I found Tolkien's engagement with the Sigfried legend more obvious in this version of the story than in others, though that may reflect my own reading rather than the text itself. Of course the seed of the Túrin story is the Kullervo cycle from the Finnish Kalevala, but I think that at least one impulse in Túrin is to tell the story of a dragon slayer who isn't some kind of Nietzchean/Wagnerian "ubermensch" (a bit piece of evidence, I think, is the inclusion of a dwarf named Mîm). Tolkien detested the kind of heroism that Wagner drew out of the Nibelungenlied and the Völsungr Saga: the hero who is superior in some existential way to everyone else and thus somehow deserves to crush everything in his path. By taking the physically most powerful hero, the original dragonslayer, but putting him under the curse of Morgoth and showing how he suffers, Tolkien approaches the Sigfried story in a very different, and more humane, way.
Analysis: Editorial Practice
I'll have more to say when everything has sunk in more, but let me close on a word about Christopher Tolkien's editing. I think nearly all critics of Christopher Tolkien have been exactly, precisely, 180-degrees wrong. The idea that Christopher Tolkien is churning out the same material over and over or is desperate to squeeze out profits from his father's work, or that the Tolkien Estate needs to drum up sales, is to me silly (and smacks of jealousy when I hear it said). It is clear from his published comments that Christopher Tolkien's consistent purpose has been to complete his father's dream of publishing his Silmarillion material. Obviously great, great pains have been taken not to put forth Christopher Tolkien's words as being those of J.R.R. Tolkien. But this extremely rigid editorial practice has, in the past, made texts somewhat less "readable" than they otherwise would be.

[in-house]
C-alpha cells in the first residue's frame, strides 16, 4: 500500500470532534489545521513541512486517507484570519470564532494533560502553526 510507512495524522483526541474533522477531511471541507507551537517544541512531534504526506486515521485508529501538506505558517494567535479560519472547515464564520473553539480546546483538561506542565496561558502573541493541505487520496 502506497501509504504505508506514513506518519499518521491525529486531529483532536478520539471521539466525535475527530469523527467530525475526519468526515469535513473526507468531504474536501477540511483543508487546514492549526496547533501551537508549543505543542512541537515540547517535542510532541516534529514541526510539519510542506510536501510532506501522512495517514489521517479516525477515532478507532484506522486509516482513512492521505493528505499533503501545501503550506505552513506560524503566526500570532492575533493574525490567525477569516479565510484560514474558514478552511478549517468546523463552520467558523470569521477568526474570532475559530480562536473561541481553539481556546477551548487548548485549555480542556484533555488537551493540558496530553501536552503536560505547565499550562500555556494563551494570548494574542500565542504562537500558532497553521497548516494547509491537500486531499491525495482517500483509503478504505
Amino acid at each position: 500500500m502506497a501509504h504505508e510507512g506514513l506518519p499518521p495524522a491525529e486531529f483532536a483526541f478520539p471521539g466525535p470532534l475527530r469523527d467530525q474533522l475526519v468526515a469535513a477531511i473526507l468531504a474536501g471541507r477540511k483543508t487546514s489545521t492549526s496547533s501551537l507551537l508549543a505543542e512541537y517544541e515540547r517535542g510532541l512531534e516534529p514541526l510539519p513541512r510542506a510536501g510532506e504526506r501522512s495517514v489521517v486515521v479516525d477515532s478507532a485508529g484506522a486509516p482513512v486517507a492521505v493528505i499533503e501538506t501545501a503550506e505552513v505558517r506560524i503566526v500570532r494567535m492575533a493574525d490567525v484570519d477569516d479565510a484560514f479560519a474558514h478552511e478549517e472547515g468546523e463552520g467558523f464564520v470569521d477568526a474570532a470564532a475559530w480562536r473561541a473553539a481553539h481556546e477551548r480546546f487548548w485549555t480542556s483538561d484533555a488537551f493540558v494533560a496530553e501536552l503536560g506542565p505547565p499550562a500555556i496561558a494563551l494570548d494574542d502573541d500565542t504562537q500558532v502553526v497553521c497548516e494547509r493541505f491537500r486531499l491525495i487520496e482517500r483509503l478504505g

It seems to me that the republishing of previously published material (exactly what Christopher Tolkien was unfairly excoriated for) would in fact (as it does in this book with Huor and Húrin and the Fifth Battle) make the story easier to follow as a self-contained whole (as self-contained as it could be given the required background knowledge from the Silmarillion tradition). Thus The Children of Húrin shows that Tolkien's unpublished works can be put into forms that are less scholarly and easier to read: I think this is a good thing, both because it will introduce more people to the literature and because it will produce more pleasure in more readers. I am grateful for the scholarly editions, but I also love the pleasure of just reading the text. And now that we have the scholarly editions, I would more than welcome Christopher Tolkien "re-cycling" or "re-publishing" the other Great Tales (Fall of Gondolin, Beren and Lúthien, Nauglafring) in similar, one-volume, readable forms. And if he needs to write bridging material, I'm happy to read it (as long as there's an end-note somewhere). In fact, I would have liked to see Children of Húrin continue through to Húrin's death, although I understand why this was not done (we can assume that there is not a version of the "Narn" that does so continue). The story would have been even better, and we can at least theorize that J.R.R. Tolkien would have liked to have it complete. So, contra some traditions in Tolkien criticism, I say "More Christopher Tolkien, please."
In my next post I'll talk about themes and prose style. But I want to end on a summarizing note: Good book. Enjoyed it much more than I expected to. I think a great many readers will as well, despite the lack of hobbits.